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December 7, 2020

Suggestions for the Third Sunday of Advent

Suggestions for the Third Sunday of Advent

The Third Sunday of Advent is also known as ‘Gaudete’ Sunday, a word that in Latin means ‘rejoice’ or ‘be merry.’ On this Sunday, the liturgical color also changes from purple to pink, and in the Advent Wreath, the third candle of the same color is lit. However, for many, it may be a bit difficult to express a feeling of joy this year — in the midst of so much hardship, suffering and losses of loved ones.

A little over a month and a half ago, my eldest daughter, Emily, got COVID-19, and a short time later, my daughter-in-law, Raquel, and my eldest son, Alex, were infected too. As a result, everyone in our two-apartment house had to go into quarantine.

A big challenge was that my children Alex, Emily, and Grace, along with me, lead or are part of most of the music ministries in our parish. Due to the quarantine and/or recovering from the virus, we were unable to sing in church for two weekends. But during this time, we received the love and support of our community who brought us food, made trips to the grocery store. Thanks to their love and generosity, we truly lacked nothing. We were also fortunate enough to have backup musicians that could fill in on short notice.

More than 15 years ago, when our pastor Father James, hired me as music director, he asked that I focus not only on playing Masses, but on being a mentor and training other musicians and singers as well. During the two weeks that we were stuck at home, our liturgies did not suffer from a lack of music and were very well accompanied by many servers, pastoral musicians and singers, who serve in the different music ministries of our parish. Those two weeks passed, thanking God the rest of the family did not get COVID-19, and my children, along with my daughter-in-law, recovered without any apparent consequence.

So, in this third week of Advent, we ask God to give us peace in our hearts and to allow us to be joyful even in the midst of challenges and difficulties. Pope Francis proposed that during Advent we invite God to be present in our lives with the prayer: "Come, Lord Jesus."

How many times perhaps do we come to Mass sad or a little discouraged? Yet, after putting ourselves in prayer and taking up our instrument (be it the piano, the guitar or the organ), we are transformed through the Holy Spirit who fills our hearts with love, inspiration and hope. And so, we leave the Church completely renewed after having provided our service. Let us ask: "Come Lord Jesus," and let us be peaceful and joyful in the midst of trials.

Song Suggestions

Prelude:Waiting in Silence” by Carey Landry is a beautiful piece to put your mind in a prayerful mood. Another option is to play an instrumental version of “O Come, O Come, Emmanuel,” adding some improvisations around the melody line. Some parishes may also pray the Rosary before Mass.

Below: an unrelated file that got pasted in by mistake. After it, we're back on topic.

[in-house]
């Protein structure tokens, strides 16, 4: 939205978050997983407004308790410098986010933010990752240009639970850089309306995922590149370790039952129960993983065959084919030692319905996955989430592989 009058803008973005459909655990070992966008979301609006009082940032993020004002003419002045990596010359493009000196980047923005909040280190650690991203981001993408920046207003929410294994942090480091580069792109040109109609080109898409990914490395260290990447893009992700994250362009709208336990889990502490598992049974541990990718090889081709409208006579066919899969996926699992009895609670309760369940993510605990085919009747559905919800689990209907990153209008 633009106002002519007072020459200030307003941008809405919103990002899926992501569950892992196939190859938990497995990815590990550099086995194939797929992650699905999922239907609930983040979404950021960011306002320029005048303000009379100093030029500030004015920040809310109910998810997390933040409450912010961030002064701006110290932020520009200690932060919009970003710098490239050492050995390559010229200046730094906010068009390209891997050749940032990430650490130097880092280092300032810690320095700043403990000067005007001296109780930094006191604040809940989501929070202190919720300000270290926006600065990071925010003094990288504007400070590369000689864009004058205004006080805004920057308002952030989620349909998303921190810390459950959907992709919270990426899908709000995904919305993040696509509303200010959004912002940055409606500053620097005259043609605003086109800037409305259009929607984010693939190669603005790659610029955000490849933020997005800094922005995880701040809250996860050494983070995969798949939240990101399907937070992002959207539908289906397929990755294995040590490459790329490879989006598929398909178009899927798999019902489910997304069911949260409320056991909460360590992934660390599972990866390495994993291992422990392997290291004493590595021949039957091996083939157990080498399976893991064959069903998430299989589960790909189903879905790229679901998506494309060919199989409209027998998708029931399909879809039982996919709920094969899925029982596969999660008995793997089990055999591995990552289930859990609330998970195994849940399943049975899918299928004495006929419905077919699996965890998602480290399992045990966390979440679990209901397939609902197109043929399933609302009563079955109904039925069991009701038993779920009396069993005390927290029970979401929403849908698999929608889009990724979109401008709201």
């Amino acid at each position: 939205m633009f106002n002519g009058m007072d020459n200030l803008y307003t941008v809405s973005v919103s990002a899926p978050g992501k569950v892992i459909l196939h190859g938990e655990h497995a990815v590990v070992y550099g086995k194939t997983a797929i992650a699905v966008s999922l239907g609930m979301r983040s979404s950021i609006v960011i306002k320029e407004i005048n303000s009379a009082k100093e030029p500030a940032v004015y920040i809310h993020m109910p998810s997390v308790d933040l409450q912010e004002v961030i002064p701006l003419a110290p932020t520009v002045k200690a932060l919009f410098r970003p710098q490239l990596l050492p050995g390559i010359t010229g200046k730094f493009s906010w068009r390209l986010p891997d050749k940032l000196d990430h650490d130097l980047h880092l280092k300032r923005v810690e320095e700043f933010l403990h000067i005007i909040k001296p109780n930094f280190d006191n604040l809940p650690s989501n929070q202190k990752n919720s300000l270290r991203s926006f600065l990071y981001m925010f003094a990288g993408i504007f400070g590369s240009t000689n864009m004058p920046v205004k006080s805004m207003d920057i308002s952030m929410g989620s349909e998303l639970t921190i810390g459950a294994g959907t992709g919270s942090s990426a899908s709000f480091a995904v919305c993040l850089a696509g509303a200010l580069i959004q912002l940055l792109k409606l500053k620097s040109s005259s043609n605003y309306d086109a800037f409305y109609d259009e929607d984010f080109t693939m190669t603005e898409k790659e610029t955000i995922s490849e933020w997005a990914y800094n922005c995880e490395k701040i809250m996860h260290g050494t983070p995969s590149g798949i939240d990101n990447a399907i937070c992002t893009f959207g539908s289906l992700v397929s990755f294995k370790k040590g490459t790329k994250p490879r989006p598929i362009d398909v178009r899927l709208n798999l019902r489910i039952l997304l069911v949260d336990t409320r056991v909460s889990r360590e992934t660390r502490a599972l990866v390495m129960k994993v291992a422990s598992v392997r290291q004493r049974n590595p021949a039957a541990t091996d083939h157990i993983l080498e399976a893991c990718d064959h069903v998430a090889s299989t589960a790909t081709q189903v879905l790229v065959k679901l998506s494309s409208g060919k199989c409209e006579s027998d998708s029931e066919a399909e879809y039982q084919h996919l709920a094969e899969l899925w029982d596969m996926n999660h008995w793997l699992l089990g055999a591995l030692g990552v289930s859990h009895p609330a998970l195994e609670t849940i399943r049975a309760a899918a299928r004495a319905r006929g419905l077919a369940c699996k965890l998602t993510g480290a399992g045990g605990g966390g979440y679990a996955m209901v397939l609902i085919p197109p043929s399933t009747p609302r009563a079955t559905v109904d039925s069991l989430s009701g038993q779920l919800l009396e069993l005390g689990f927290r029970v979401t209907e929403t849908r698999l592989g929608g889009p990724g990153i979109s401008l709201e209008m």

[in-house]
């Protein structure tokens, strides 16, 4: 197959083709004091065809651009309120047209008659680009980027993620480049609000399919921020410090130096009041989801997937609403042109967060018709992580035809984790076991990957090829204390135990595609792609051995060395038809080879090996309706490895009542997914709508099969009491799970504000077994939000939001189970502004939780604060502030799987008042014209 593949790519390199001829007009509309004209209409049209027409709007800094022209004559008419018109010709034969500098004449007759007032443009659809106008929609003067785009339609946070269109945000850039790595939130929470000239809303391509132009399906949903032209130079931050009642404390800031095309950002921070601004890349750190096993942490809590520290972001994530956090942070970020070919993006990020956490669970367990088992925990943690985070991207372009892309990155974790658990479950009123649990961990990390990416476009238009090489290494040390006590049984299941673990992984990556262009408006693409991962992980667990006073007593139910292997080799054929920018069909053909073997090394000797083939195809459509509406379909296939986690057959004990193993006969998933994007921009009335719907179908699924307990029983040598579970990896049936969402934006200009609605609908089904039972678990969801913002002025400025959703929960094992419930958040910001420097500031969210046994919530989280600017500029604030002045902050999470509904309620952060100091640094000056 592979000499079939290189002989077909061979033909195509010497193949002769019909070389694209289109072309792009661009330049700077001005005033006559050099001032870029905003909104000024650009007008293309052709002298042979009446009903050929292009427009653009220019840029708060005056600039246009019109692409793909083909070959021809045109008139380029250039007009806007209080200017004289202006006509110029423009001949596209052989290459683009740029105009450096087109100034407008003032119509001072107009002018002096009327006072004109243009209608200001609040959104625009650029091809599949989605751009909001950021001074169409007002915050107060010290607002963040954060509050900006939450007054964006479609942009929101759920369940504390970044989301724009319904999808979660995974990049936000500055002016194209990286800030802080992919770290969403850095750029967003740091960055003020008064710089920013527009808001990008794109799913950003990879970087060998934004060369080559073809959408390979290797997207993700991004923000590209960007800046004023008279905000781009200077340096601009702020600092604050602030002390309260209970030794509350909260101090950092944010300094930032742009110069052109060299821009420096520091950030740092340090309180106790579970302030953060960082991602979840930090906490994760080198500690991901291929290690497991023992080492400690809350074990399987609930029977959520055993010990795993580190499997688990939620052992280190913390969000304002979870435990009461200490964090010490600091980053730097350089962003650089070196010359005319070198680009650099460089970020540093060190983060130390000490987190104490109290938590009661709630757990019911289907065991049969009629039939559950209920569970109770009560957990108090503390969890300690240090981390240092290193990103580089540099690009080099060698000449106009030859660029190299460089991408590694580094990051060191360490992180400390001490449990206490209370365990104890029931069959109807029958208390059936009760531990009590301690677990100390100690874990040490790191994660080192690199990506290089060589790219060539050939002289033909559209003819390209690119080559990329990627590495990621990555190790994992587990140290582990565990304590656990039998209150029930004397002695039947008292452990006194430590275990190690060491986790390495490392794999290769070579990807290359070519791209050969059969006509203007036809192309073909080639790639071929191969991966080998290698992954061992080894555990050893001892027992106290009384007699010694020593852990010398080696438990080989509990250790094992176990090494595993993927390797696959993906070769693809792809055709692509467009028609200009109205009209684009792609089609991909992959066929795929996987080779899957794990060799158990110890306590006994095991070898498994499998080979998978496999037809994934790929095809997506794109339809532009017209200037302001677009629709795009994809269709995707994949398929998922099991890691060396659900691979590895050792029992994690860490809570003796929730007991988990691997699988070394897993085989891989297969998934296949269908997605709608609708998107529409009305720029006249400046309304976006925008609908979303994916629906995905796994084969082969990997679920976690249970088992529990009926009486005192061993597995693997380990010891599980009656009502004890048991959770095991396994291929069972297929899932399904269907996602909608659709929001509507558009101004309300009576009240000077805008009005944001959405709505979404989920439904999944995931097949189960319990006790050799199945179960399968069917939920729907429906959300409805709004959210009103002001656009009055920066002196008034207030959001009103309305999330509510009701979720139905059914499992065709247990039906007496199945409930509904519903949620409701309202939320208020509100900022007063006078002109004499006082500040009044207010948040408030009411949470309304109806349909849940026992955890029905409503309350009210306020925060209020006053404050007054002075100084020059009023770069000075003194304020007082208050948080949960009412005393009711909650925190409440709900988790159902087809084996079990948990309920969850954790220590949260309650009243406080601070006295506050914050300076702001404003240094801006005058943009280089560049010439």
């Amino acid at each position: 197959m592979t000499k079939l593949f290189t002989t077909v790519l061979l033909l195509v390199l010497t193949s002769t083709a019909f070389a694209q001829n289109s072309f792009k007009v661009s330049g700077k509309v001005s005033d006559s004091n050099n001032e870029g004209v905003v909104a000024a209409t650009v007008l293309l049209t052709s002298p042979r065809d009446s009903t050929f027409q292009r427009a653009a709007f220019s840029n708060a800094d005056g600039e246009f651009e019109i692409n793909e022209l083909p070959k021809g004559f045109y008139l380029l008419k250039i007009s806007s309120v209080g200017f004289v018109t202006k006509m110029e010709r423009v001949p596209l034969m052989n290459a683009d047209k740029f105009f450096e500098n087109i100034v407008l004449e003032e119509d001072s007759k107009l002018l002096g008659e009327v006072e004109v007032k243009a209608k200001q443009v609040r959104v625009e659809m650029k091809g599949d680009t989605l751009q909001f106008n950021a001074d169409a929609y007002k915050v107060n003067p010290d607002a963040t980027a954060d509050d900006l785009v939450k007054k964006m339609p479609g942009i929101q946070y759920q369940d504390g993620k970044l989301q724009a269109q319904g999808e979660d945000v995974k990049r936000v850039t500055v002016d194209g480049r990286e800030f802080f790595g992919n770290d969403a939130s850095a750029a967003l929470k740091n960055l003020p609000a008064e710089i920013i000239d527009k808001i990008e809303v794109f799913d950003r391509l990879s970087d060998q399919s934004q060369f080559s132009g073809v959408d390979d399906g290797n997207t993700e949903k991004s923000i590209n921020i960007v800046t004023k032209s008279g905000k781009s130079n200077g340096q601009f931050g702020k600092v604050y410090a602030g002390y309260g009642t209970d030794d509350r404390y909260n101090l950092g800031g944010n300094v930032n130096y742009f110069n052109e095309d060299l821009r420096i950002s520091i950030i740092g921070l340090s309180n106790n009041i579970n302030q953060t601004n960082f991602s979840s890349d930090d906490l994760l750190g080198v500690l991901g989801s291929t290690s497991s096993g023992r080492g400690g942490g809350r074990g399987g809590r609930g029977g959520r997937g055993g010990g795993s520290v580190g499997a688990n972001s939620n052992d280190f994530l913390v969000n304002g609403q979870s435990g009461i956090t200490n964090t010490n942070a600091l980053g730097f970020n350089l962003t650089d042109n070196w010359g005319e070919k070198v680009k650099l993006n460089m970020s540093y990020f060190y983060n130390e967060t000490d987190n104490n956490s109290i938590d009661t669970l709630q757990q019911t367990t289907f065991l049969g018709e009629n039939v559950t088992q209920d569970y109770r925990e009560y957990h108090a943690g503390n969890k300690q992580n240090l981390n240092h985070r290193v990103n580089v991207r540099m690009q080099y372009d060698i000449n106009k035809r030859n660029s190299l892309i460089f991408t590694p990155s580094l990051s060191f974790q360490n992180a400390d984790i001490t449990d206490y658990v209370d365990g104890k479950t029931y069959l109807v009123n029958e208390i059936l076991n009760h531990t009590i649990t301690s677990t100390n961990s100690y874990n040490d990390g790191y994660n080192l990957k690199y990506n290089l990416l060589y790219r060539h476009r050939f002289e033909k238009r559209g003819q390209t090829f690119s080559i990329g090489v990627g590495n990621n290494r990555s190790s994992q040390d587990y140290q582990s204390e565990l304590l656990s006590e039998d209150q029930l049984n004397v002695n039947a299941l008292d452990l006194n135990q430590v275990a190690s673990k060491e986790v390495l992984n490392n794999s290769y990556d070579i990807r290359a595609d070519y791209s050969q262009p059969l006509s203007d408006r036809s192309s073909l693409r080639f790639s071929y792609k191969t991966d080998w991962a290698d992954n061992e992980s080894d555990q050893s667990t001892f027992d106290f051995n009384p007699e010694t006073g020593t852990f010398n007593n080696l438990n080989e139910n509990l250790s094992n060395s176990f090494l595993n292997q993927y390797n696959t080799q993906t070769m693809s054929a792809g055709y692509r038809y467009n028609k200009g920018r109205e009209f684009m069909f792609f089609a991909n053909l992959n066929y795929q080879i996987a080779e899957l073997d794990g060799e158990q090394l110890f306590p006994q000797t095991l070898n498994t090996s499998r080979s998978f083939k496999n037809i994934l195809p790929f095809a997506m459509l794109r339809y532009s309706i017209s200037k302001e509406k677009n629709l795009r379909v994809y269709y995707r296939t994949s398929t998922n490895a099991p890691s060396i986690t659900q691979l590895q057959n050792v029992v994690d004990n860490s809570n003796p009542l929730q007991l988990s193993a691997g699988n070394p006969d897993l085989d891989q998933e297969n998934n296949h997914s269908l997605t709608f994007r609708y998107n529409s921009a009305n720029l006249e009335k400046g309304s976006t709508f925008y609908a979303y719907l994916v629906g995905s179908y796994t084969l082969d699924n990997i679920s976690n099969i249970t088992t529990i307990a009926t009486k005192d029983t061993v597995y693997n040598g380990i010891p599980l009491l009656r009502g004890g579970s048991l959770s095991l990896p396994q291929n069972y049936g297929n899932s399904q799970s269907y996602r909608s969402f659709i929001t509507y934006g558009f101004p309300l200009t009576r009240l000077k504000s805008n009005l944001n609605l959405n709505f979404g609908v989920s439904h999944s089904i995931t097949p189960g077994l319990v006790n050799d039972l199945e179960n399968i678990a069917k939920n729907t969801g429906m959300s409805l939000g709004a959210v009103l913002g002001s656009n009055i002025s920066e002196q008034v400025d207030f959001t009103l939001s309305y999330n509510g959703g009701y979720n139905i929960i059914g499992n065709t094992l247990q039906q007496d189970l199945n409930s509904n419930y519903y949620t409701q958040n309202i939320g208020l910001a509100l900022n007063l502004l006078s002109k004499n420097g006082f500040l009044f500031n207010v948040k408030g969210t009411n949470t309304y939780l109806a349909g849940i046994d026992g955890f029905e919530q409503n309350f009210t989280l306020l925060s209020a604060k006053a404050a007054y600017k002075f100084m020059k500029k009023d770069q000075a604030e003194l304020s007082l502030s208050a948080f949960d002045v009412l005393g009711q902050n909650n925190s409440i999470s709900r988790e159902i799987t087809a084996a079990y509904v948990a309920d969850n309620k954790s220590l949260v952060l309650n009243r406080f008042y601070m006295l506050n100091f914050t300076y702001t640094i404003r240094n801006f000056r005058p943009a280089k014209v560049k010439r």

Entrance:Emmanuel” by Steve Angrisano is a great choice for this week. Also “Gaudete” by Albert Coppo from the collection El Señor Nos Invita, Vol. 2 is a good bilingual choice.

Responsorial Psalm: This week is one of the rare exceptions when the text of the Psalm does not come from the Books of Psalms, but rather, from the Gospel of Luke. “Magnificat” by Bernadette Farrell, “Magnificat” by Steve Angrisano and Curtis Stephan, and as “Magnificat” by Pedro Rubalcava are good options, the last one being ideal for a bilingual celebration.

Offering:You Have Anointed Me” by Mike Balhoff, Gary Daigle and Darryl Ducote and “On Jordan’s Bank” by Charles Coffin are great traditional choices. “Ready the Way” by Curtis Stephan has become a favorite in our parish during Advent and can also be used for Communion. One bilingual option to consider is “Letanía de Adviento/Advent Litany” by Jaime Cortez.

Communion: Tom Kendzia’s “Endless is Your Love” is a beautiful song for Communion and a favorite in our parish repertoire, while Bob Hurd’s “Ubi Caritas” is a good bilingual choice.

Recessional: For this week, I would like to suggest “Alleluia! Hurry, the Lord is Near” by Ernest Sands and “Save Us, O Lord” by Bob Dufford. Also “Iglesia en Salida/Church on a Mission” by Pedro Rubalcava, Hosffman Ospino and Alejandro Aguilera-Titus from the collection Discípulos Misioneros/Missionary Disciples is an excellent bilingual choice.

Finally, if you work with the Hispanic community in a shared parish, we recommend you take part in Las Posadas from December 16–24. However, due to COVID-19 restrictions, it will be safer to celebrate it virtually. Using OCP resource Las Posadas, you can have musicians take turns in a call-and-response style. But remember to ask everyone to mute their microphones (except those who are leading the prayers and music, of course). It will be a great community-building experience!

Have a blessed week!

Silvio Cuellar
Silvio Cuéllar

Silvio Cuéllar was born in Córdoba, Argentina and grew up in Bolivia. He is currently the coordinator of the Office of Hispanic Ministry of the Diocese of Providence, Rhode Island, Associate Editor of the newspaper El Católico of Rhode Island and Director of Music and Social Media at San Patrick Parish in Providence where he conducts choirs in English and Spanish.

He lives in Rhode Island with his wife Becky. They have seven children who share their talents of music by holding concerts, retreats and family worship nights.